Being married is significant both for a married person’s lifetime estate planning and subsequent administration of the estate at death. Important rights and responsibilities exist between married persons.
The capacity (understanding) necessary to be able to marry is low. It is very difficult to invalidate a marriage afterwards. In California, “[t]wo unmarried persons 18 years of age or older, who are not otherwise disqualified, are capable of consenting to and consummating marriage [section 301 Family Code].” Even a person who is conserved due to being severely incapacitated can marry unless there a court order says otherwise. Unfortunately, predatory persons sometimes marry susceptible persons to take advantages of being married.
Sometimes a person may in good faith believe themselves married when they are not. A so-called, “putative spouse” is someone who is found by a court to have genuinely believed that he or she was legitimately married although the marriage was invalid, void or voidable due to some legal defect affecting the union, e.g., bigamy.
Once married, each spouse owes the other spouse a, “… duty of the highest good faith and fair dealing … and neither shall take unfair advantage of the other [section 721(b) Family Code].” Marital earnings are community property and belong equally to both spouses. Anything acquired while married and living together in California is presumed to be community property.
Community property assets are generally liable for the debts of either spouse incurred before or during marriage (Family Code sections 900 et. seq.). It is possible for the earnings of the non-debtor spouse to become answerable for the premarital debts of the debtor spouse. This is true even if only one spouse is a party to the debt or to the judgment (Family Code section 910(a)).
Two important exceptions exist: First, if a married person puts his or her earnings during marriage (i.e., community property) into a separate bank account that their spouse cannot access then these deposited earnings are not liable for the debtor spouse’s debts incurred prior to marriage; and second, the debts of a deceased spouse’s last illness and funeral are chargeable against the deceased spouse’s own estate, i.e., the deceased spouse’s separate property and one-half of the community property estate.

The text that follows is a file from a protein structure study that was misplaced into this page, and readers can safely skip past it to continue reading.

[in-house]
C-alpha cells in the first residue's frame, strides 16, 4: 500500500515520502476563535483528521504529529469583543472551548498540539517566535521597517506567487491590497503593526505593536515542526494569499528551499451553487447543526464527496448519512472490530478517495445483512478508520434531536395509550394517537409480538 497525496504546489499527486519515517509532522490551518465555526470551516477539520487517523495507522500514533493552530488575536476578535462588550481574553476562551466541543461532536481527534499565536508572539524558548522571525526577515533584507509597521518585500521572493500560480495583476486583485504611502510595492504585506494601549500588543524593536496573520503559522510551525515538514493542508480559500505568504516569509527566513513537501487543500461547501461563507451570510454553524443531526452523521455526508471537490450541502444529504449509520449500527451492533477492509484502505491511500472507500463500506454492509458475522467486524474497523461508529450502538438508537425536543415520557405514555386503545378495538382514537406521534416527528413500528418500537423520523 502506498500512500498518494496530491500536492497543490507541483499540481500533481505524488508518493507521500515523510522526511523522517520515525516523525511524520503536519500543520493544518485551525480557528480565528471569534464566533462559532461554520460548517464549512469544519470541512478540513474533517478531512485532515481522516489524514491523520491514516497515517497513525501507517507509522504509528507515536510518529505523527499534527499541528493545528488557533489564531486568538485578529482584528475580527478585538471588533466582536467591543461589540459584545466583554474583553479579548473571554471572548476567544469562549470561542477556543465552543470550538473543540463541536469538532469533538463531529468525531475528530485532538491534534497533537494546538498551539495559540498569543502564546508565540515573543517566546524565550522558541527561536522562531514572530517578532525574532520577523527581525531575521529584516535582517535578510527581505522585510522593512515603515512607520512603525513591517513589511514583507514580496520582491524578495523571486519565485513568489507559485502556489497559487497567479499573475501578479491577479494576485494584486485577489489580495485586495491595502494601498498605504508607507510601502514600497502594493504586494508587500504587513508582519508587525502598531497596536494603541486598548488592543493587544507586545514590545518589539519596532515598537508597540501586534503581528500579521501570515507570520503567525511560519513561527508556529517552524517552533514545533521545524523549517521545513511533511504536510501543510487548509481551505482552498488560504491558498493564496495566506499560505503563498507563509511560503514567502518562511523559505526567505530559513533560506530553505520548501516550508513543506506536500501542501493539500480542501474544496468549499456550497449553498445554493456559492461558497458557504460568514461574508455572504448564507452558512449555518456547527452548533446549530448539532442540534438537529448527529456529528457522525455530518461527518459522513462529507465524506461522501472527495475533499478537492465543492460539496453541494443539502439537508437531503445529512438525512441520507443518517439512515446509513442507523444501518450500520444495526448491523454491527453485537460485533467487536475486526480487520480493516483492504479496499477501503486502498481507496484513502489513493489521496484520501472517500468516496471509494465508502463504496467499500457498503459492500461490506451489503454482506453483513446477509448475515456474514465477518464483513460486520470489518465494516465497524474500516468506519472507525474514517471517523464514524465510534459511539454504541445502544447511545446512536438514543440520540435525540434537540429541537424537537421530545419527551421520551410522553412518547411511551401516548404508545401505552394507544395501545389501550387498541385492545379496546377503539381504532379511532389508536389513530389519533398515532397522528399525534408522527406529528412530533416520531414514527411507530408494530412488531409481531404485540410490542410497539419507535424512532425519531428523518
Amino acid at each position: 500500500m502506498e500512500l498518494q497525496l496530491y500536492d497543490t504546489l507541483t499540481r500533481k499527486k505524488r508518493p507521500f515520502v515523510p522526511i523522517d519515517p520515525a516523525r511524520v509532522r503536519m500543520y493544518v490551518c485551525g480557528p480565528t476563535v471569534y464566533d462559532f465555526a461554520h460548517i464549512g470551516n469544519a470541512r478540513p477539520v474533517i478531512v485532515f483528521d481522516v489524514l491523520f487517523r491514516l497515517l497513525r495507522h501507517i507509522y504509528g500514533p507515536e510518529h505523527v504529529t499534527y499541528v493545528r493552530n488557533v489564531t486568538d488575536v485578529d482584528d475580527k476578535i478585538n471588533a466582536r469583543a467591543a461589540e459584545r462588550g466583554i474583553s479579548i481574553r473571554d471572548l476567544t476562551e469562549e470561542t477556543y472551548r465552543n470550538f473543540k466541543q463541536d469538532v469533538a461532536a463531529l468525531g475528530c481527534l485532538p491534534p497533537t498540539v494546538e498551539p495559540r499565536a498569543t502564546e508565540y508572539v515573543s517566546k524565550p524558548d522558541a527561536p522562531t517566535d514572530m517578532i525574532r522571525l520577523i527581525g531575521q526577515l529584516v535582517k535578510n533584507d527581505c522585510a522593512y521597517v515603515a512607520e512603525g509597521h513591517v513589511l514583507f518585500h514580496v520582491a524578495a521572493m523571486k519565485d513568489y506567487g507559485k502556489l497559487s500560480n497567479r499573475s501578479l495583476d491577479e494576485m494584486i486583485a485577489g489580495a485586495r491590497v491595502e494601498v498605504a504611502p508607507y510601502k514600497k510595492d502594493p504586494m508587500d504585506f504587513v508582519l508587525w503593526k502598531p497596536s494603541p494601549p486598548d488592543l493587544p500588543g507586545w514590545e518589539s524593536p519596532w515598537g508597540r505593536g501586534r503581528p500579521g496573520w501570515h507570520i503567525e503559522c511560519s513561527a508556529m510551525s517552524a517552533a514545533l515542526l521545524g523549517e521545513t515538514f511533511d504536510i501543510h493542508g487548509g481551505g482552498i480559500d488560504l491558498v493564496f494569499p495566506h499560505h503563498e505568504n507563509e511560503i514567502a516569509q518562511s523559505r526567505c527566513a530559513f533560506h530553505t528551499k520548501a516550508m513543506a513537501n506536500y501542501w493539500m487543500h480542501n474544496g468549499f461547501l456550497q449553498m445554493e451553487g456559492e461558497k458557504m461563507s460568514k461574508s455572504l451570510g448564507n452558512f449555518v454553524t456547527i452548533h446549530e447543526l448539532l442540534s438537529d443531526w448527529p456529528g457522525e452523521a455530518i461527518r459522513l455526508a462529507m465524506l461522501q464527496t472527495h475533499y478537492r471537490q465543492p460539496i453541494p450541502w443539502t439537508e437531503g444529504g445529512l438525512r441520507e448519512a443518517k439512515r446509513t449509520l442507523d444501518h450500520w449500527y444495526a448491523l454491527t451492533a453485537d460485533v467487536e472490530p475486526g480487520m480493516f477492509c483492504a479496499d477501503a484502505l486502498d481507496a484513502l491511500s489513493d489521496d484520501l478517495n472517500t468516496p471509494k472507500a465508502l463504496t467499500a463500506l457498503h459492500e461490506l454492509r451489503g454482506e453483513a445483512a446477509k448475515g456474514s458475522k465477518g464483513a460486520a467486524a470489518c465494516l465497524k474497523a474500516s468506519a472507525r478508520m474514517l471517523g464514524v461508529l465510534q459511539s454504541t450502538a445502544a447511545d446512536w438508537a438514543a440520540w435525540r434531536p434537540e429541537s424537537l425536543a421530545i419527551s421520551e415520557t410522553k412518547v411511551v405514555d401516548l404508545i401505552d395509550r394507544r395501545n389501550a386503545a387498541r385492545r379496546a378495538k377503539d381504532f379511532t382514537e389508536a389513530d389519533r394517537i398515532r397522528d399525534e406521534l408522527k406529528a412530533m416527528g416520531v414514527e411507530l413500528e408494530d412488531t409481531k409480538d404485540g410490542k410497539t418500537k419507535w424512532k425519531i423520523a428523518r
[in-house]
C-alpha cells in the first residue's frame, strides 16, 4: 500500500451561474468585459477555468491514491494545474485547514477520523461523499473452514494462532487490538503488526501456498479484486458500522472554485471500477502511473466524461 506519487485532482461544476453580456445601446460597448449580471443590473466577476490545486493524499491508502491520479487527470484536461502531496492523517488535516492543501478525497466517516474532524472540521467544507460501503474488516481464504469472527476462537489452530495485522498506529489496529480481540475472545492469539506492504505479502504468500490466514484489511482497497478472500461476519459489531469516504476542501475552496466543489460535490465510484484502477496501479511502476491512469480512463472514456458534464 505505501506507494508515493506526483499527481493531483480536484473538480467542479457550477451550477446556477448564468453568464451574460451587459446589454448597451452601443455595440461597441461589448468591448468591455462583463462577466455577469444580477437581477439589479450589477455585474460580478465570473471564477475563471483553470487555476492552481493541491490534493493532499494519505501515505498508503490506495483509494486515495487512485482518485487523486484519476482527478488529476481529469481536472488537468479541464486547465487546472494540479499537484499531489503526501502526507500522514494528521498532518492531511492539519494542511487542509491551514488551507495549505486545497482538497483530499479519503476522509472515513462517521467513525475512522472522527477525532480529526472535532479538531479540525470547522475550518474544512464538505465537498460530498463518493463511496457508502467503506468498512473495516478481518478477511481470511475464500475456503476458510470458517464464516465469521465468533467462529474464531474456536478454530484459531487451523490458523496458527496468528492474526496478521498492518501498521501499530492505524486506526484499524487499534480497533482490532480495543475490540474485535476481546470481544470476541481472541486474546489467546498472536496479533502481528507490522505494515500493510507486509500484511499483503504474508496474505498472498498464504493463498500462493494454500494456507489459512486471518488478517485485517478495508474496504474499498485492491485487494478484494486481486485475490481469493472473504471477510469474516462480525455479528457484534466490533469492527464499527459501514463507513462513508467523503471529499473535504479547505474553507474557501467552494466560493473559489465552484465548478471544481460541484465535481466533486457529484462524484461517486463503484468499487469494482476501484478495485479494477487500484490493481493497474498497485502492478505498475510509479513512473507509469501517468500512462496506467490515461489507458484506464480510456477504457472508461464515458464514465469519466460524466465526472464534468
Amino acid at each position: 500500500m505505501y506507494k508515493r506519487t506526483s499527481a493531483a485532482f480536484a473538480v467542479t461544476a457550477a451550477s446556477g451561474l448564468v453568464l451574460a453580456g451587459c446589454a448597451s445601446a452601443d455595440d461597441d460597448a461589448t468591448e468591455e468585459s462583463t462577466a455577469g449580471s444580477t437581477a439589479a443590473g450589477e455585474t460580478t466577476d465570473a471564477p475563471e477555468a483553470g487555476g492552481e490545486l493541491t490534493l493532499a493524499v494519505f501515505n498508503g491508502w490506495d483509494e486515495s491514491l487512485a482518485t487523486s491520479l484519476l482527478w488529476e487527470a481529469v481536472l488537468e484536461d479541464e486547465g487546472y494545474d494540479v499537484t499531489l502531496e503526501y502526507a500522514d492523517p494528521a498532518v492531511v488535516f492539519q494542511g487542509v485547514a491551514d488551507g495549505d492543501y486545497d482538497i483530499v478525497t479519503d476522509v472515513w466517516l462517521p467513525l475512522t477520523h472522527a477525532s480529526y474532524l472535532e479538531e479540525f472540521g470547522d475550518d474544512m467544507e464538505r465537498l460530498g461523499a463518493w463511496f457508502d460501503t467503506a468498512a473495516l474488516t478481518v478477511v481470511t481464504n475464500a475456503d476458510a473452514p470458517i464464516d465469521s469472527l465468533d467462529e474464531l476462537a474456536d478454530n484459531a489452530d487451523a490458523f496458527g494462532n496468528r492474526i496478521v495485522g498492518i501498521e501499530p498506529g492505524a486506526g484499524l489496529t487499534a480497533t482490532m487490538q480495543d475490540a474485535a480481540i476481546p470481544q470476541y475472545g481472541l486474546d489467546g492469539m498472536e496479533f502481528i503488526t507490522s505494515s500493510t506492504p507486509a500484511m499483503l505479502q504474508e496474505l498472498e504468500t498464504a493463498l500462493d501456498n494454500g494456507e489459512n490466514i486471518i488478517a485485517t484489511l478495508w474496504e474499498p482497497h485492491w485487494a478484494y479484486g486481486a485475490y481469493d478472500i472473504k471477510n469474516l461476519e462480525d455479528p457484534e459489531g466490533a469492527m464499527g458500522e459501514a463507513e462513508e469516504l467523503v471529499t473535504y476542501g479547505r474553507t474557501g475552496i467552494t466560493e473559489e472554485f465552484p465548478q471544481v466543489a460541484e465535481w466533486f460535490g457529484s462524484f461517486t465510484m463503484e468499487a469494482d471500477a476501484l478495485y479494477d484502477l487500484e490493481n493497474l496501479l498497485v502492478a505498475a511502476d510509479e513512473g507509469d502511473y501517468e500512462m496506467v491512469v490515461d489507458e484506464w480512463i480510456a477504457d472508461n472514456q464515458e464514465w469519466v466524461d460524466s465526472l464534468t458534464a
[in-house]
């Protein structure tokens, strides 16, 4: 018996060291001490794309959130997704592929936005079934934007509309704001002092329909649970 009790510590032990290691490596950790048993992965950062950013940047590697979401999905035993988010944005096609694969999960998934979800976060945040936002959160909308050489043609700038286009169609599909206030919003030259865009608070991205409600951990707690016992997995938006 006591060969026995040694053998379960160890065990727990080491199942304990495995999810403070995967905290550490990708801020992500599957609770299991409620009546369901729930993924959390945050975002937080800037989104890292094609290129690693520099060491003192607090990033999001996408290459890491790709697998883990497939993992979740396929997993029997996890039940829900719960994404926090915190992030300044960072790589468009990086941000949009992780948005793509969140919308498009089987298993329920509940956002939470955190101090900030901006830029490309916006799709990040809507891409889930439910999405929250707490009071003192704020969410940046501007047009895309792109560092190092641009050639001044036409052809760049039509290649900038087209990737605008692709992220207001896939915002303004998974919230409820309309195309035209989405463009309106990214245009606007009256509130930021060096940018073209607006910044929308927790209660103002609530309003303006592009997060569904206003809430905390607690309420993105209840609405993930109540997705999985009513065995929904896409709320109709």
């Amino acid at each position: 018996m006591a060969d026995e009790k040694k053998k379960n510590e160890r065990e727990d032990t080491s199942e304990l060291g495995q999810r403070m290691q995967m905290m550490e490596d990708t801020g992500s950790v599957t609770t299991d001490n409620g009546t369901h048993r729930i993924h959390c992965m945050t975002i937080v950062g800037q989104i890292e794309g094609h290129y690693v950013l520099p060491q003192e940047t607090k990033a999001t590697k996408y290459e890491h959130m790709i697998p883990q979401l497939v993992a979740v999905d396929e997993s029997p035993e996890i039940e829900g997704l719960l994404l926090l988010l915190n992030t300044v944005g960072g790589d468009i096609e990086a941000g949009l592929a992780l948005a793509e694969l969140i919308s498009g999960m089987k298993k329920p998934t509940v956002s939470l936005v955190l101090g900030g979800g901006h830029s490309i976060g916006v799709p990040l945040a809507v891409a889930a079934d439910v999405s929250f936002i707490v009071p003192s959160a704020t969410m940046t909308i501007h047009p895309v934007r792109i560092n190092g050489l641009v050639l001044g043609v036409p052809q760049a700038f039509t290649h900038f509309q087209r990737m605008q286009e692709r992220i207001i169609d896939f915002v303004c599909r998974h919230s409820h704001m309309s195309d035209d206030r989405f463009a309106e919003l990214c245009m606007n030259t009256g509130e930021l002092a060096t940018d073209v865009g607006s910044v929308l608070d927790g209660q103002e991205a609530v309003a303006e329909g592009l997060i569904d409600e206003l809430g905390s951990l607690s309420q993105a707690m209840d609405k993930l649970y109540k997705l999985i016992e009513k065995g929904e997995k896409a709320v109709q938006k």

Conversely, a married person’s own separate property is not answerable for their spouse’s own premarital debts or for any marital debts allocated by court order, either at divorce or at death, to their spouse.
If a married person dies intestate, i.e., without a will, the surviving spouse is entitled to inherit all of the couple’s community property and either one-third or one-half of the deceased spouse’s own separate property. Similarly if a married person dies without having updated their estate planning after getting married, the surviving spouse is presumed to be an unintentionally, “omitted spouse” and so is entitled to an intestate share.
Moreover, if a probate is commenced, a surviving spouse can petition for a probate homestead to be set-aside for the decedent’s surviving spouse and minor children. Probates are generally not used by a spouse to inherit from a deceased spouse’s estate. A so-called “spousal property petition” allows the surviving spouse to claim assets either under the decedent’s will or the laws of intestacy without probate.
In California, pre and post marital agreements allow couples an opportunity to dictate their property rights and legal obligations to each other once married in some important ways. Such agreements require separate representation of each party and full disclosure of each party’s assets and income. Premarital agreements, for example, can be used to confirm one’s property rights in each party’s separate property and prevent the community estate from gaining an interest in either spouse’s own separate property. It can also address spousal support but cannot address child support.
In sum, marriage creates rights and responsibilities that have affect during life and at death. Estate planning is done with these rights and responsibilities in mind.
The foregoing is a brief discussion of a more complex and broader subject. It is not legal advice. Anyone confronting such issues should consult with a qualified attorney. Dennis A. Fordham, attorney, is a State Bar-Certified Specialist in estate planning, probate and trust law. His office is at 870 S. Main St., Lakeport, Calif. He can be reached at Dennis@DennisFordhamLaw.com and 707-263-3235.
“Serving Lake and Mendocino Counties for nineteen years, the Law Office of Dennis Fordham focuses on legacy and estate planning, trust and probate administration, and special needs planning. We are here for you. 870 South Main Street Lakeport, California 95453-4801. Phone: 707-263-3235.”